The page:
Adult-onset Still's disease
(AOSD) is an inflammatory disease characterized by high fevers, rash, sore throat, and joint pain. Several joints are often affected at the same time, and the joints are often stiff for several hours in the morning. Fevers develop each day (usually in the afternoon or evening), and the rash comes and goes with the fever. Other signs and symptoms may include abdominal pain, pleurisy
, swollen lymph nodes
, and weight loss. In some cases, the lungs and heart become inflamed.
As it progresses, the disease may lead to chronic arthritis
and other complications.
The cause of AOSD is unknown, and no risk factors
for the disease have been identified.
It is diagnosed based on symptoms and the results of several blood tests. Blood test results may show a high white blood cell count
, high C-reactive protein
(measures of inflammation), high ferritin
level, high fibrinogen
level, and high levels of AST
on liver function tests. AOSD is only diagnosed when other conditions such as infections and cancer
are ruled out.
Treatment aims to control inflammation, and prevent joint damage and other complications. Depending on severity and whether long-term management is needed, medications used may include non-steroidal inflammatory drugs, glucocorticoids, nonbiologic or biologic disease-modifying antirheumatic drugs (DMARDs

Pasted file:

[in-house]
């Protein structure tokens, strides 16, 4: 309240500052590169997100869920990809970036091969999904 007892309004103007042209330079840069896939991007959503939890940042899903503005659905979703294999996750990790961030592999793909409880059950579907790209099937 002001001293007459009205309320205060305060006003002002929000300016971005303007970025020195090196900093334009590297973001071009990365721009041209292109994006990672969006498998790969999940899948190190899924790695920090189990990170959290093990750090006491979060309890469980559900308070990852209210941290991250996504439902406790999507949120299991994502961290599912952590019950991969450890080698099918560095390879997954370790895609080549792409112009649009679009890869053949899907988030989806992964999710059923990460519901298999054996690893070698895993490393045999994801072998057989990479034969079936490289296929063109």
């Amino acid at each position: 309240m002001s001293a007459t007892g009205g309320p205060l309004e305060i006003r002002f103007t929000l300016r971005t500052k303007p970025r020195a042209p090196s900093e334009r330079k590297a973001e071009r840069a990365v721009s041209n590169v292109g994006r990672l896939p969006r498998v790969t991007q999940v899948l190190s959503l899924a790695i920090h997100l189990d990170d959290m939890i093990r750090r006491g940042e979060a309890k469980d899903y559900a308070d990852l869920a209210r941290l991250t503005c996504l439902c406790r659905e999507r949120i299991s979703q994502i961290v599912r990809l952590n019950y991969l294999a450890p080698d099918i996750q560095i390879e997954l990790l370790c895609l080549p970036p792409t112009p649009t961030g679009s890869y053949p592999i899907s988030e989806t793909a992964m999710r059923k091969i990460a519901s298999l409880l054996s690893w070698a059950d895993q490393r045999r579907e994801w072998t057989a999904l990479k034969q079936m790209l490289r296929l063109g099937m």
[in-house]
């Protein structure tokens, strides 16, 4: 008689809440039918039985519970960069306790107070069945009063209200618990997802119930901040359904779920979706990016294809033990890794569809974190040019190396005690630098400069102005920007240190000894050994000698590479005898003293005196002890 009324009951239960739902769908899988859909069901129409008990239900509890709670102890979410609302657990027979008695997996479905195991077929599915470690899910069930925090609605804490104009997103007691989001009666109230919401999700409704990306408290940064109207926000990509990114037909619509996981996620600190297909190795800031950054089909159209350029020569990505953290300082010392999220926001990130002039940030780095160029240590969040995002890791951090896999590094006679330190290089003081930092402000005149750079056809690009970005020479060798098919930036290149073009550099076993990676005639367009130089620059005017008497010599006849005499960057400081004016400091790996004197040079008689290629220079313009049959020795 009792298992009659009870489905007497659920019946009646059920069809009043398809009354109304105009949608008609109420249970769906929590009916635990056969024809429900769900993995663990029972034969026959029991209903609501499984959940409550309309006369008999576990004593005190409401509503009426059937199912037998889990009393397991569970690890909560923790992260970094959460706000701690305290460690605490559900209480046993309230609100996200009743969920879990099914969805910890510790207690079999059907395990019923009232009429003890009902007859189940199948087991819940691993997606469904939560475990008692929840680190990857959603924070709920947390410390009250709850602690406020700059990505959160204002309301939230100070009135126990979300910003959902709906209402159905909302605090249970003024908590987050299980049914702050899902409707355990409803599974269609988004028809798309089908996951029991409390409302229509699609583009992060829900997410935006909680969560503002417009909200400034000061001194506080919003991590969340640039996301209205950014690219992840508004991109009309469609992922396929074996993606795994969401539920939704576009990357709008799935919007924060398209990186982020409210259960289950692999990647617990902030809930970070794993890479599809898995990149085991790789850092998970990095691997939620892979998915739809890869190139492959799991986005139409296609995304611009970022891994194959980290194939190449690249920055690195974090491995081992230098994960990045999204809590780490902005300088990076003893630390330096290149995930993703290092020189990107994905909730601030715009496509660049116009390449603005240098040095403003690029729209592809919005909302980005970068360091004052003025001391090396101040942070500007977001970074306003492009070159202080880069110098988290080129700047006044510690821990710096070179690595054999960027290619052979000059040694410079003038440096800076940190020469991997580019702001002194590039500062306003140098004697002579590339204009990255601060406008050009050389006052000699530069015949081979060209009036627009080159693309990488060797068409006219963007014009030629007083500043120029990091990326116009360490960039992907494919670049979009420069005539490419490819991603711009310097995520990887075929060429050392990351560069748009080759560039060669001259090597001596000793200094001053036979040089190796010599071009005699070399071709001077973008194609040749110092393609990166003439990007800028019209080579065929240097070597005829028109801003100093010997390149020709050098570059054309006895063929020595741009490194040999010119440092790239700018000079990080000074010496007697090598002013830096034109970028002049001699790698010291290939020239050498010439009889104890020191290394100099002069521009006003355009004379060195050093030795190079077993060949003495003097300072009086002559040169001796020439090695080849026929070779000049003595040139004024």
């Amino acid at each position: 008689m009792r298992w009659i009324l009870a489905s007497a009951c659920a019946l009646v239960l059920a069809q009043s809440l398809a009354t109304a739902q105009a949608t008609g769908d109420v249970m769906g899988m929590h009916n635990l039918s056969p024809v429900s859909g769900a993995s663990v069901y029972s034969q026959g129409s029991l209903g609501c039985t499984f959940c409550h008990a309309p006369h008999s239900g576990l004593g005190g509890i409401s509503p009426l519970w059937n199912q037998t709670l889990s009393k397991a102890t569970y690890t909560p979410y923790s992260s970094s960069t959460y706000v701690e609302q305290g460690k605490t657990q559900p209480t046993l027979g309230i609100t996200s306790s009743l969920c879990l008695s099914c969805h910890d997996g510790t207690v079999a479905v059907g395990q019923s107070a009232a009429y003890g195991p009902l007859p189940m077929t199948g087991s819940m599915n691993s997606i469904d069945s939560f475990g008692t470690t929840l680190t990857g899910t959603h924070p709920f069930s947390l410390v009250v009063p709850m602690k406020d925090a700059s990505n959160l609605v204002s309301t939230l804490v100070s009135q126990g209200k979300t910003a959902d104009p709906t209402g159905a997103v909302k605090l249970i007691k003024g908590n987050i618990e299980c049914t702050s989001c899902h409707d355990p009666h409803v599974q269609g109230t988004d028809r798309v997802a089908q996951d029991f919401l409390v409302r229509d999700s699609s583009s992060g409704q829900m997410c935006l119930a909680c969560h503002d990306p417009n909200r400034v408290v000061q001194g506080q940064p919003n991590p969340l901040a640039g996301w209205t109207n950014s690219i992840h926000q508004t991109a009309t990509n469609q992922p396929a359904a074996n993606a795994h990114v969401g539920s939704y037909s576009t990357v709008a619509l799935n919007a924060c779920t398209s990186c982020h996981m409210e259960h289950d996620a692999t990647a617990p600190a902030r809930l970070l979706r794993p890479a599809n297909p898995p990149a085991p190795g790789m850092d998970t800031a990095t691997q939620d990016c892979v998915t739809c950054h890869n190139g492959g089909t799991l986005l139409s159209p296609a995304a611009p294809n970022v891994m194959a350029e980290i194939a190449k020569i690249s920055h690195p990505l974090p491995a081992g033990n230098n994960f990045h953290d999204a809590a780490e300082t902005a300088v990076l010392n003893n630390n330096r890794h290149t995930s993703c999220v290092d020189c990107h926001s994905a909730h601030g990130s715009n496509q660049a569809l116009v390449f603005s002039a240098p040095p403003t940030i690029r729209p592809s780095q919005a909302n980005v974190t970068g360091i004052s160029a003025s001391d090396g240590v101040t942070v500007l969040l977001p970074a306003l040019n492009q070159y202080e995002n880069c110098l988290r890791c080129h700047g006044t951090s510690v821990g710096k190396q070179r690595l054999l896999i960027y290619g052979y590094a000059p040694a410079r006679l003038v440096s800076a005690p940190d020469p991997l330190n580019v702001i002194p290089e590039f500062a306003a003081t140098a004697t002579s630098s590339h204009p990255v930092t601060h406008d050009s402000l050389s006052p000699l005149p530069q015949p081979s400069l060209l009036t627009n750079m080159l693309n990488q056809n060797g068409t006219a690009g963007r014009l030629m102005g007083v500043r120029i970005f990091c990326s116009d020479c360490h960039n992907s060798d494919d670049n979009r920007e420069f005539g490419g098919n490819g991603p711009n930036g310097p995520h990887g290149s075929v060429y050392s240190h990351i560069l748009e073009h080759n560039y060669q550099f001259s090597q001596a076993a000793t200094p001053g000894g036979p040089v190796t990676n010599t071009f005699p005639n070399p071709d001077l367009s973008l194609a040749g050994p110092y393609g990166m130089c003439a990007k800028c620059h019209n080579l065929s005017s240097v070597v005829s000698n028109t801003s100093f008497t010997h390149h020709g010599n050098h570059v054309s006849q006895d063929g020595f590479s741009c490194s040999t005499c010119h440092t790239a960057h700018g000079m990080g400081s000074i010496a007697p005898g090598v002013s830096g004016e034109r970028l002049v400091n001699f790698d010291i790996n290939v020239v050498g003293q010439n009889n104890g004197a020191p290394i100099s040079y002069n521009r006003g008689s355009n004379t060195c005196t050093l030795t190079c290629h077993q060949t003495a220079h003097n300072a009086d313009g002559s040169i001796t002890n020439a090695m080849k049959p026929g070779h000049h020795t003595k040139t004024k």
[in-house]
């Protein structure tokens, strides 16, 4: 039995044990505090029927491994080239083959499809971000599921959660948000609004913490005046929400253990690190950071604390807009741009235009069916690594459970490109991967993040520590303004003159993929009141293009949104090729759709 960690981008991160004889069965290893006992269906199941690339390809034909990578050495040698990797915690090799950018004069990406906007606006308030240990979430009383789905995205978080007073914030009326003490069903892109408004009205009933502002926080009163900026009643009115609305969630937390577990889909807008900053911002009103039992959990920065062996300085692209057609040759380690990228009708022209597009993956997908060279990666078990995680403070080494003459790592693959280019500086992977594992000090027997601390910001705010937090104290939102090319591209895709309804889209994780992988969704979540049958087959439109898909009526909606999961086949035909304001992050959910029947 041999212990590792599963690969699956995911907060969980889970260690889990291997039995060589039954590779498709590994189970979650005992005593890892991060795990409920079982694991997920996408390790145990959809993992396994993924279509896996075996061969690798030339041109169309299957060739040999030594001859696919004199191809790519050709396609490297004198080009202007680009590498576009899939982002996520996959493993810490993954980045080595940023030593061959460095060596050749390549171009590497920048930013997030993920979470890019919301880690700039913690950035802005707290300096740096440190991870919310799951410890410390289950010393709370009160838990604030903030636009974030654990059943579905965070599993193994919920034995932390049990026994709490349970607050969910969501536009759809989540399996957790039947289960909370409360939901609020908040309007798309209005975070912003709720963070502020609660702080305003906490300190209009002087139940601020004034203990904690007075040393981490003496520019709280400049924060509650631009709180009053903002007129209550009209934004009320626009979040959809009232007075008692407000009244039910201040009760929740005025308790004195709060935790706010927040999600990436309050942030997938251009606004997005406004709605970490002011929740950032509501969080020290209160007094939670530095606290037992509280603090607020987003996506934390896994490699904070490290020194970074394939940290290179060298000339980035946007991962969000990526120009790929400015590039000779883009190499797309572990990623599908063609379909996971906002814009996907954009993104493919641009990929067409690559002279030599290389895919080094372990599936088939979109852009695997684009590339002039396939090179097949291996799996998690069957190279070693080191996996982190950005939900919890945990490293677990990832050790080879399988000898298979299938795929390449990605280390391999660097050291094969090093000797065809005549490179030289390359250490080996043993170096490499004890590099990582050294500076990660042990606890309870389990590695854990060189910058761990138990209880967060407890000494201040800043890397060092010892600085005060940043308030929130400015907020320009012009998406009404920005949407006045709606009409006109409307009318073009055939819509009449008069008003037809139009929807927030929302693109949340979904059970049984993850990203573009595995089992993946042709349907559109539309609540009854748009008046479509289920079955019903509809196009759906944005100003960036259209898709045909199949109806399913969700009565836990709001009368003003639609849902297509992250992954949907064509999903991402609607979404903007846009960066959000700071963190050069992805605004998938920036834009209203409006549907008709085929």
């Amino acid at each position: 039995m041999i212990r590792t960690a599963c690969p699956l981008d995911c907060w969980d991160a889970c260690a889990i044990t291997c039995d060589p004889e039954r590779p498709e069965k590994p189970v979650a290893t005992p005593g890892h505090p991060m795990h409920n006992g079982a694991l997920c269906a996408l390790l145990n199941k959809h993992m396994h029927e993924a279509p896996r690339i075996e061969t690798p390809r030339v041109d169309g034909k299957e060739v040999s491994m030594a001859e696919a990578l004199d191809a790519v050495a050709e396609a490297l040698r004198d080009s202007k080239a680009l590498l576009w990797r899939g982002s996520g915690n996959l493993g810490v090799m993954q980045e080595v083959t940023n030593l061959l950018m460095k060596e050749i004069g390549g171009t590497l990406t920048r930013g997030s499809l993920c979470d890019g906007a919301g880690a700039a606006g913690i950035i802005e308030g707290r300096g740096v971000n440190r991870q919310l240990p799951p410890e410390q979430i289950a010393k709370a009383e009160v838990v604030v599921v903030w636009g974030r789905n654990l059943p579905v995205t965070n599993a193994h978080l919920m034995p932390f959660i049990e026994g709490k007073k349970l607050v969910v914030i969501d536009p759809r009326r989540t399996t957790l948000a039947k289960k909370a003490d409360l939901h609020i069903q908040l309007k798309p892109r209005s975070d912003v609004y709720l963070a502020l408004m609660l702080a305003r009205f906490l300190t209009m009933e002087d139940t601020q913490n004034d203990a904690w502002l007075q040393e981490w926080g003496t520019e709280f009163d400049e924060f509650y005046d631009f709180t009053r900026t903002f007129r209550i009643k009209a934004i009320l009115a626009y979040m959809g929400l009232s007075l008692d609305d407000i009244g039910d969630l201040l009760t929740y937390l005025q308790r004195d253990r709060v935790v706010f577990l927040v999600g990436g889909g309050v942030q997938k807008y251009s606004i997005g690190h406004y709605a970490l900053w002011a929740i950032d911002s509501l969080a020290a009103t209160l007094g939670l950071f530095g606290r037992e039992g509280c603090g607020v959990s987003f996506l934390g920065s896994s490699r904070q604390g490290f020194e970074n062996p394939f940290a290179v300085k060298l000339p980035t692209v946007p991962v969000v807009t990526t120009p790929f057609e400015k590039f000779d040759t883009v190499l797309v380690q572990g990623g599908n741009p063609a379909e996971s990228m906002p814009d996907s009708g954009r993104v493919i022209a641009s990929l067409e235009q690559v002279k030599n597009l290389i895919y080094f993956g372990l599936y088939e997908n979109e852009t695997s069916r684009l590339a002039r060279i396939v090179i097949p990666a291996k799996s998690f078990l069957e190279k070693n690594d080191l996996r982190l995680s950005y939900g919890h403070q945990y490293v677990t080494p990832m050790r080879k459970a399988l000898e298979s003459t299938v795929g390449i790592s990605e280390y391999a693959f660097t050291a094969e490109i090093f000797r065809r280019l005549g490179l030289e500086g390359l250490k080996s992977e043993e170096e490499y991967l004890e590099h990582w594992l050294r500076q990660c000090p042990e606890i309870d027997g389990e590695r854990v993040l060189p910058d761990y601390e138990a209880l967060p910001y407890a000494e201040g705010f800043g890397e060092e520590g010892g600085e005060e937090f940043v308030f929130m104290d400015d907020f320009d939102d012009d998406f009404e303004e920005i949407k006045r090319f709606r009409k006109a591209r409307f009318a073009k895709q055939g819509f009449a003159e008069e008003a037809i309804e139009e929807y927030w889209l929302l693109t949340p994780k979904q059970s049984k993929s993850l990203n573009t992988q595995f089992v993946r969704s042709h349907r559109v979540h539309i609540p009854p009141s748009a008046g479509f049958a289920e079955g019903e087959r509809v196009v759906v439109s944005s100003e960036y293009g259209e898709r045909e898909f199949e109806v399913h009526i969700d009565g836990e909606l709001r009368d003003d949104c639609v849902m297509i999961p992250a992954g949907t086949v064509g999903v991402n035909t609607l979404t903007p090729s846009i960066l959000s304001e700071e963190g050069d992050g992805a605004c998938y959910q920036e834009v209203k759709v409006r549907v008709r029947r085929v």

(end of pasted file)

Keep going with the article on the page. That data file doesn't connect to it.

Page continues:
), or other biologic agents. The long-term outlook depends on severity, whether the disease is chronic (long-lasting), and what organs
or parts of the body are involved.
Of note, Still's disease which occurs in children (those under the age of 16) is known as systemic onset juvenile rheumatoid arthritis
Last updated: 6/20/2018
The cause of adult-onset Still’s disease is unknown.
Some hypothesize that the condition results from or is triggered by a virus
or other infectious agent.
Others believe that it is a hypersensitive or autoimmune disorder.
To date, no conclusive evidence has been found to prove or disprove either theory.
Last updated: 5/28/2014
Multiple cases of adult-onset Still's disease in families are uncommon; therefore, it's unlikely that this disorder is inherited
However, there may be cases where it is or appears to be inherited. These cases should be evaluated independently by a rheumatologist
and/or genetics professional.
Last updated: 5/28/2014
We hope this information is helpful. We strongly recommend you discuss this information with your doctor. If you still have questions, please
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